There’s a reason that the latest national census, Pakistan’s sixth, is being conducted after 19 years—and only after the Supreme Court ordered it because of the Constitutional requirement to hold one every 10 years. It’s the same reason the last census took place 17 years after the high-quality 1981 one: the results will shake up existing political and social power hierarchies.
The door-to-door exercise started March 15 and will conclude May 24. The results, which will be contested, will be out end-July. Census takers will collect basic data: for the first time, people can identify themselves as transsexuals; they can choose from 9 of the almost 70 languages of Pakistan; they can describe themselves as Muslim, Christian, Hindu, Ahmadi or “other”; Pakistanis living abroad (some 6-8 million) for over six months will not be counted; and there will likely be some creative counting of the nearly 2 million Afghan refugees, who can skew demographics at the expense of others. (Pakistan just cancelled some 350,000 identity cards issued to them.)
Higher birth rates and resettlement of the Pakhtun, and Afghan, populations across Pakistan threaten several parties. Nationalists in Balochistan are wary the census will prove their fears right by establishing the province as Pakhtun-dominated. Karachi, where the MQM, PPP and ANP have competed—often through gang wars—are all concerned about the census-based delimitation of constituencies ahead of the 2018 elections. And many are not pleased with the Army’s role in the exercise.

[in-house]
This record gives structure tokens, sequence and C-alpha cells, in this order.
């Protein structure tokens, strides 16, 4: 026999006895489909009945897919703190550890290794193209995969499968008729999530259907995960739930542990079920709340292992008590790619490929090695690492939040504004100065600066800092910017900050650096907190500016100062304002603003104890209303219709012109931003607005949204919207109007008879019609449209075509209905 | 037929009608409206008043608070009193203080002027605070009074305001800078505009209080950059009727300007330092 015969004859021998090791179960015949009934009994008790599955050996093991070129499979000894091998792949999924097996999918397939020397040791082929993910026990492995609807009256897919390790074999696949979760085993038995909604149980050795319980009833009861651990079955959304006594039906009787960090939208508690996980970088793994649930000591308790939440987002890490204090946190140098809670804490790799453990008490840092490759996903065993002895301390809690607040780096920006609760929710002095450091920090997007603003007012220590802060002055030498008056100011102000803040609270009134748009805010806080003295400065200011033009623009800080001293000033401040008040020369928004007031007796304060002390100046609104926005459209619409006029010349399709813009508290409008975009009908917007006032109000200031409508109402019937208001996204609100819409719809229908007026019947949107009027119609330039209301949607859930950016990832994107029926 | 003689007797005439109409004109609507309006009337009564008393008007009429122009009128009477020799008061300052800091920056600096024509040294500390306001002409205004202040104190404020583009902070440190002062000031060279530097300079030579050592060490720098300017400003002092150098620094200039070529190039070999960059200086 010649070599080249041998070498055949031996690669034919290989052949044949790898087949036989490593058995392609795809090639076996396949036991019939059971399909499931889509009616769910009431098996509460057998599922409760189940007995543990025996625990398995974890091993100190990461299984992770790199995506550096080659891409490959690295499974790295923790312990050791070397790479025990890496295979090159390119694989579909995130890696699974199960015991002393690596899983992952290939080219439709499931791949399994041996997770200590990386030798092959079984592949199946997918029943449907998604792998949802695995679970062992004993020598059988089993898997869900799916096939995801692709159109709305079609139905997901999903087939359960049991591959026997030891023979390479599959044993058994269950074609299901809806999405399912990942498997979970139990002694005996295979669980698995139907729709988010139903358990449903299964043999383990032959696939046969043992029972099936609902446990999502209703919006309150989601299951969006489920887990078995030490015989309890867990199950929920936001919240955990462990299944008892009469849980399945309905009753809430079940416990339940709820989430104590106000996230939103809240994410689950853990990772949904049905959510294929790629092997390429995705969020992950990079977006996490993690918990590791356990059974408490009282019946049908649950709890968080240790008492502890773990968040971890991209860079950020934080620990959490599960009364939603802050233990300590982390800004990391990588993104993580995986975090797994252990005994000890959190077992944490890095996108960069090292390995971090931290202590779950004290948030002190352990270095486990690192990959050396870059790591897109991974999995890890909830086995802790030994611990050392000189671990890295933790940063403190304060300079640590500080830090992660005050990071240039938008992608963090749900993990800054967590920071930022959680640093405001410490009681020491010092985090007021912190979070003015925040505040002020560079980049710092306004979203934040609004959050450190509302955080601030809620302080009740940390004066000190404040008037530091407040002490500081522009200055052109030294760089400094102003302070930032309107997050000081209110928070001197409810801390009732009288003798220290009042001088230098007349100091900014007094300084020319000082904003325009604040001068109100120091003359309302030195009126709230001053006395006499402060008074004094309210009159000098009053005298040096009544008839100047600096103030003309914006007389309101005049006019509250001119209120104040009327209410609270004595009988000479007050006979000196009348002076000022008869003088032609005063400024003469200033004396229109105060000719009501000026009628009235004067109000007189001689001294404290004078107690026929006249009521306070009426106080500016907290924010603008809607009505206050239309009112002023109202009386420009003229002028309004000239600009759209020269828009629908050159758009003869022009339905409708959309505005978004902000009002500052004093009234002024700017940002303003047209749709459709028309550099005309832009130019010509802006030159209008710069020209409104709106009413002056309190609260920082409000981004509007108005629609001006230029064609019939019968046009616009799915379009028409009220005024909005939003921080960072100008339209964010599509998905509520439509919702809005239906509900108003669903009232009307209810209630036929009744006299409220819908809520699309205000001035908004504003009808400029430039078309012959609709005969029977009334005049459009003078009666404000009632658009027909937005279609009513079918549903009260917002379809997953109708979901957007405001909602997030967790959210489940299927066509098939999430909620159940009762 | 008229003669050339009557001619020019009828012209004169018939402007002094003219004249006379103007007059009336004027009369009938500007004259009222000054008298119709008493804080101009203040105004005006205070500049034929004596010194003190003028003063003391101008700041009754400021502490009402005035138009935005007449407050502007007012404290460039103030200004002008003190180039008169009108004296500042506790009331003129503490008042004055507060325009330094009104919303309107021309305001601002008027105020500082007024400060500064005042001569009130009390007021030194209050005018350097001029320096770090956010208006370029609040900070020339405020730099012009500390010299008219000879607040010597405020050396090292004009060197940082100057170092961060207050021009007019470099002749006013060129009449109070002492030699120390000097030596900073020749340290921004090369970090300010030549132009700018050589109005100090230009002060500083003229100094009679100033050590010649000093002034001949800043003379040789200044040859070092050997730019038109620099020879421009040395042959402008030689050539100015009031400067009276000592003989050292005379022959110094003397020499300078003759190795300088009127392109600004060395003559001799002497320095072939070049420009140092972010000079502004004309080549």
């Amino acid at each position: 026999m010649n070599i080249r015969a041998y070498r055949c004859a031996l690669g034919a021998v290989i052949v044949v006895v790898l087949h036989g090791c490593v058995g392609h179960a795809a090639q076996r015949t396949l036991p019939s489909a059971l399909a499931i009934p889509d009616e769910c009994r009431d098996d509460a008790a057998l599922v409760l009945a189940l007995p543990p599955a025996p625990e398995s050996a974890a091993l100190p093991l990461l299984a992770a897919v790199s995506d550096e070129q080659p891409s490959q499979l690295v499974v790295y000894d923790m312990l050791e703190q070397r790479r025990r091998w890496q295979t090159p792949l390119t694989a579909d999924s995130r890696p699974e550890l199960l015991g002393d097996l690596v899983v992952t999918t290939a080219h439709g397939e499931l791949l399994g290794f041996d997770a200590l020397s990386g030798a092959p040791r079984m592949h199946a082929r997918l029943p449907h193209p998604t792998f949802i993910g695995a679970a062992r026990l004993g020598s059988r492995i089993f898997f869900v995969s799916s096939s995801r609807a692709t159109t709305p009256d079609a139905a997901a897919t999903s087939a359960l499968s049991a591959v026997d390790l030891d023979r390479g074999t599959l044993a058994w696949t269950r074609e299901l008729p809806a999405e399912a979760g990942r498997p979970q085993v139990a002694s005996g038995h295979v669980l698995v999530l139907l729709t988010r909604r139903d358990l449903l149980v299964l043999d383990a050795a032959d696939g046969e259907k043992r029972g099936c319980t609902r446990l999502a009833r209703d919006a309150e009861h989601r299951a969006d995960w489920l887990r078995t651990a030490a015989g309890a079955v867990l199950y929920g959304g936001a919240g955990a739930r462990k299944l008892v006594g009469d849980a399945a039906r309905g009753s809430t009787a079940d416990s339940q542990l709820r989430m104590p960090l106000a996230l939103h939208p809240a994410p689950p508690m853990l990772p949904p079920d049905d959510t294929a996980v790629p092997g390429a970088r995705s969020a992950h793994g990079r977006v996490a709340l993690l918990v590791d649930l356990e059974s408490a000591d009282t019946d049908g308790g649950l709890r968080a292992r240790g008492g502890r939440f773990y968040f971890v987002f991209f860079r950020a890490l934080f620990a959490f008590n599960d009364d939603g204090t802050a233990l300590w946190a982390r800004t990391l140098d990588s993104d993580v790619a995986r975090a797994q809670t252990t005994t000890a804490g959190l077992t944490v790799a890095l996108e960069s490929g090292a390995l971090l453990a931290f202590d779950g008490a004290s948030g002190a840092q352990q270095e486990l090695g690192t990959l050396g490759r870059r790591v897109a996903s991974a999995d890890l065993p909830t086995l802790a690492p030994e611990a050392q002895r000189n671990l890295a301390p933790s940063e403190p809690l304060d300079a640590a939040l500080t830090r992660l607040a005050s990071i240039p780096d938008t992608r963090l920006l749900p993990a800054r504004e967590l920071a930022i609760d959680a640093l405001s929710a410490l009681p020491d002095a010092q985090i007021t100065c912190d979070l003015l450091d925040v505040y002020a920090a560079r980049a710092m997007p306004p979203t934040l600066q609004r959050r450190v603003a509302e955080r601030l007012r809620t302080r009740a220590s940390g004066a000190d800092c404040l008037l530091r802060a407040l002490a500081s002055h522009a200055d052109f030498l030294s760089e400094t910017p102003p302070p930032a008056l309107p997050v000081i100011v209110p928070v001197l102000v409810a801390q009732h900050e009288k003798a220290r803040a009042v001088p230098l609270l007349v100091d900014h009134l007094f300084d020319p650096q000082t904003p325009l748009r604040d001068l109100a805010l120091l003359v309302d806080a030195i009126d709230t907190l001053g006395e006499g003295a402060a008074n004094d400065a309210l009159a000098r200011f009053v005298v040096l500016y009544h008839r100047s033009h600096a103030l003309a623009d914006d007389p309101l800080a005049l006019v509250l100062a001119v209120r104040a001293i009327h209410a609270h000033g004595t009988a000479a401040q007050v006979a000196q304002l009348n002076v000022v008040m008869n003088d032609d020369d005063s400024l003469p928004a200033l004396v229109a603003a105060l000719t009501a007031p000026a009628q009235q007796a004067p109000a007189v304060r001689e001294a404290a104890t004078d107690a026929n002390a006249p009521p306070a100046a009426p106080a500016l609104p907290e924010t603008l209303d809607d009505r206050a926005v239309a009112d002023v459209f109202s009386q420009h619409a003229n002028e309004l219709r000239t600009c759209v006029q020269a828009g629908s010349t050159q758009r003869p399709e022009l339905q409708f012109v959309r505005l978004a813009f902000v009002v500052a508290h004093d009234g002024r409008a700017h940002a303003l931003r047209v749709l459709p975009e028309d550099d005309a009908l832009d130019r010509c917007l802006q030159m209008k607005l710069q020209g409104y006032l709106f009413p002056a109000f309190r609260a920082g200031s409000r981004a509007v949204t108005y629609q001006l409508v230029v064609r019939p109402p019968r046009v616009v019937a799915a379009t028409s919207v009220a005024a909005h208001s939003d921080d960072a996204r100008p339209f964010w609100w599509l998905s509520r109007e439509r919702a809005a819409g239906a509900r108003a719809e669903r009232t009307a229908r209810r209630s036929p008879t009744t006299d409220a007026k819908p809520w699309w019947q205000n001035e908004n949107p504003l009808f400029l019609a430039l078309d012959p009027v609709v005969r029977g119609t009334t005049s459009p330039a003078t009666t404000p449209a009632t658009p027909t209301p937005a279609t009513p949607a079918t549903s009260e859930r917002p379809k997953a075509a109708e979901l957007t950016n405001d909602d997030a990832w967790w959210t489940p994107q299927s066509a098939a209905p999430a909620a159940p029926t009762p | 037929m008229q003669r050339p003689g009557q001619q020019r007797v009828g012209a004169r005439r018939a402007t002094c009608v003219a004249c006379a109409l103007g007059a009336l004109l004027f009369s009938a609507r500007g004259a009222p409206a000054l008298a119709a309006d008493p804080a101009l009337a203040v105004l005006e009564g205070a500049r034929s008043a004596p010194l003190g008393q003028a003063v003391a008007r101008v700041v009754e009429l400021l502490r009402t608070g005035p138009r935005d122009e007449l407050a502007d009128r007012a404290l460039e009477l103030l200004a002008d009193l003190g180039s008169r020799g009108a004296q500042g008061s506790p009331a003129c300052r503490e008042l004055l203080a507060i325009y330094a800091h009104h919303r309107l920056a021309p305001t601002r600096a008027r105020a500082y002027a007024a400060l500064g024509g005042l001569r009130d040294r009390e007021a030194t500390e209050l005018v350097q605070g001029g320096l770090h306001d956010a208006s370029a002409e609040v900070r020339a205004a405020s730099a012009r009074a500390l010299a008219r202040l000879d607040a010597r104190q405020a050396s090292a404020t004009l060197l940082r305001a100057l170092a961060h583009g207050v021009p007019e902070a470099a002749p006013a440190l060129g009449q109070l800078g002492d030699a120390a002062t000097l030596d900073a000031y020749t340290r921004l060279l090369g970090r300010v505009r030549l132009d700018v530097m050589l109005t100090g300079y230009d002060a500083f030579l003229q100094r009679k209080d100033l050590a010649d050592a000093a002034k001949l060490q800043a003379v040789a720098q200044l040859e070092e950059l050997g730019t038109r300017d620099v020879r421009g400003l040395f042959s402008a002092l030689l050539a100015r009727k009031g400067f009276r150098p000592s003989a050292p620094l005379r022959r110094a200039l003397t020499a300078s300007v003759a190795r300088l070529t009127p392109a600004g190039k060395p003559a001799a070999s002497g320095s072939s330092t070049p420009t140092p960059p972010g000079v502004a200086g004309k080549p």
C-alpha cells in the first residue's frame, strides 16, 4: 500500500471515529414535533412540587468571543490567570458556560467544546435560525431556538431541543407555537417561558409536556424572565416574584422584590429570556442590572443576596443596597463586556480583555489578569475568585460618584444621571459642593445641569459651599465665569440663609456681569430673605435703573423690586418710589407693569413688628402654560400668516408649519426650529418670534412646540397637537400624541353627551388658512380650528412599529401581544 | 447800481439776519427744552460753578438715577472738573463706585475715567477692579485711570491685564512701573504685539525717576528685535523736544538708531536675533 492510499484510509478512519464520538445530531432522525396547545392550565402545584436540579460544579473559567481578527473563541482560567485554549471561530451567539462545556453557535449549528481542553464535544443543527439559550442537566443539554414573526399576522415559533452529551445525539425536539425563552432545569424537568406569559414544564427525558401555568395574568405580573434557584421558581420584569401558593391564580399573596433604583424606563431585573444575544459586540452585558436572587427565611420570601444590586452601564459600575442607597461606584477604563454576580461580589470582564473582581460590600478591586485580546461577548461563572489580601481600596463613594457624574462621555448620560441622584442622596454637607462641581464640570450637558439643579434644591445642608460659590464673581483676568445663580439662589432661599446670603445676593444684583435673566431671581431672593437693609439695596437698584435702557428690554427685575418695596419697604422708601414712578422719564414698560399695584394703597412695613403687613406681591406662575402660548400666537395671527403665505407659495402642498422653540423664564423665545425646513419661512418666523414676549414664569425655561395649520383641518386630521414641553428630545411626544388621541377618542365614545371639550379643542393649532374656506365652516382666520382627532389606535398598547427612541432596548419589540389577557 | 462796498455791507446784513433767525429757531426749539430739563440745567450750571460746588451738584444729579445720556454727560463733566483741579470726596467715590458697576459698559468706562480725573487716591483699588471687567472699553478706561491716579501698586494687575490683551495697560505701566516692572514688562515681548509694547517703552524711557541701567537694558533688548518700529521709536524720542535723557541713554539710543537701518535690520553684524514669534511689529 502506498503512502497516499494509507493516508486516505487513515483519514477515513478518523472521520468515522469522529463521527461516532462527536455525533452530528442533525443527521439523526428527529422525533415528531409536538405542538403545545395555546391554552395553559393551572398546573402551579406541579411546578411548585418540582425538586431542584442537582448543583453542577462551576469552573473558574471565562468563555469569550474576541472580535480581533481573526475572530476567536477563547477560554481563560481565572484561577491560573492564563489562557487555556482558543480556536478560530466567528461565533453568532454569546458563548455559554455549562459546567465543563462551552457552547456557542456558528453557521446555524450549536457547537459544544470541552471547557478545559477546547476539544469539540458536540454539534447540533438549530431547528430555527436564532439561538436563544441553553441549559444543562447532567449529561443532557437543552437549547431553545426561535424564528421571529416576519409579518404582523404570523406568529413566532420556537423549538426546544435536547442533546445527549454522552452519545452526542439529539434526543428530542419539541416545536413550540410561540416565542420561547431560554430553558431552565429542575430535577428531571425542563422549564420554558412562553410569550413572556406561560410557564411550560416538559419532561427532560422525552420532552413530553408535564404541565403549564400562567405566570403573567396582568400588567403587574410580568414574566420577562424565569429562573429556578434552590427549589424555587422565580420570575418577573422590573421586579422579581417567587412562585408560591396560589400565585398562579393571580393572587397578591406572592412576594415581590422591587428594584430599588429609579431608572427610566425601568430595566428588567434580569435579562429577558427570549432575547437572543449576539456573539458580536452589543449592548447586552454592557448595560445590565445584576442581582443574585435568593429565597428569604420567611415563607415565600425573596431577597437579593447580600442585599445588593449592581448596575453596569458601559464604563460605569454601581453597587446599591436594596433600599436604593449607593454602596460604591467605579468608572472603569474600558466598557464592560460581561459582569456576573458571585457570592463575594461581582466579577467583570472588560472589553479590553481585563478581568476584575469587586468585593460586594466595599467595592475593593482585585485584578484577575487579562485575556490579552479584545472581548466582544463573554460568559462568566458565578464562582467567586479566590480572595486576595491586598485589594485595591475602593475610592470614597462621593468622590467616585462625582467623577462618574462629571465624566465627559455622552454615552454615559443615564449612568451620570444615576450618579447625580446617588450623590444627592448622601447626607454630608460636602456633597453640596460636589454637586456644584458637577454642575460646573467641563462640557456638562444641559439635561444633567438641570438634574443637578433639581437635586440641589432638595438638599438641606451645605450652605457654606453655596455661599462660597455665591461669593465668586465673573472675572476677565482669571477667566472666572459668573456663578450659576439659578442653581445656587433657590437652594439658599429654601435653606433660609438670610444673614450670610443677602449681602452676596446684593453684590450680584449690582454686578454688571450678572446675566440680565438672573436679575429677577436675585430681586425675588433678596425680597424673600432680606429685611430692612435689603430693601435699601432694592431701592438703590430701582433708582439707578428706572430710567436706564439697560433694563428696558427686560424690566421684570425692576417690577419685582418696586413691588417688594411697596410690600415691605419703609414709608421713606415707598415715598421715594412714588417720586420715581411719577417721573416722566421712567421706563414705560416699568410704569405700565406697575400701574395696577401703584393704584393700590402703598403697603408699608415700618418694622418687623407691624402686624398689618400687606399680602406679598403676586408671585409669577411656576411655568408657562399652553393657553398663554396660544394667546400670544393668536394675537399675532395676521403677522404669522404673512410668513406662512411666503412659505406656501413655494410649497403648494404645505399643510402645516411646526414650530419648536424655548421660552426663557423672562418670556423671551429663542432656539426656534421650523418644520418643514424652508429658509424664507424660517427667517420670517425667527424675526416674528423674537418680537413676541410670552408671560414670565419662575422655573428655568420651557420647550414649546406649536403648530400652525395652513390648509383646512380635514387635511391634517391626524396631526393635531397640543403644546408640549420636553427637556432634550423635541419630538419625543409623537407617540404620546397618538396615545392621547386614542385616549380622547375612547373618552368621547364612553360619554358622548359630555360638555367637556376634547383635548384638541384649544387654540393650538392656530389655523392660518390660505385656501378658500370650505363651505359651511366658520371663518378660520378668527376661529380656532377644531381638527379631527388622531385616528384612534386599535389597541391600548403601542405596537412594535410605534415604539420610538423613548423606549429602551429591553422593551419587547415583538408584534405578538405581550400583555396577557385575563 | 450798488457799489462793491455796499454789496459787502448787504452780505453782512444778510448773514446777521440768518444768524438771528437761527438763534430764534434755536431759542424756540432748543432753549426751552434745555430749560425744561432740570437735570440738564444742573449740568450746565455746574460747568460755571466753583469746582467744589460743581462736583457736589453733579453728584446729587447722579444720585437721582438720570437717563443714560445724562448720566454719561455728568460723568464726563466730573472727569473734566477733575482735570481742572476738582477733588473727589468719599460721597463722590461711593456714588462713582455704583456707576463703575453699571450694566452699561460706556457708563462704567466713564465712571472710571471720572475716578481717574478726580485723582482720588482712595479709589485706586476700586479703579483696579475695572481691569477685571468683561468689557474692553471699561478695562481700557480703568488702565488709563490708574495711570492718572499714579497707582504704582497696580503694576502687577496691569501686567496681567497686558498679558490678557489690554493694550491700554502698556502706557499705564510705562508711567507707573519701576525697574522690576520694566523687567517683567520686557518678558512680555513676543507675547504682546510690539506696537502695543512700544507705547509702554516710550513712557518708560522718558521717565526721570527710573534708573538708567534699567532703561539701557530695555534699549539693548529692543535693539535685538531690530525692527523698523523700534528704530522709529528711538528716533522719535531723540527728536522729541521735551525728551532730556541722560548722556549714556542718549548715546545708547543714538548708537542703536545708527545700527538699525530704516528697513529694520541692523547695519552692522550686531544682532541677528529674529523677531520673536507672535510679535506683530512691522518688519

The Army is providing nearly 200,000 troops, will serve as an “observer,” says the Pakistan Bureau of Statistics, and will carry out a parallel survey. This is in addition to the 118,918 PBS enumerators. The Army also provided troops for the 1998 census. This time, in the age of terror and bitter political bickering, its role matters even more.
From our March 18 – April 1, 2017, issue.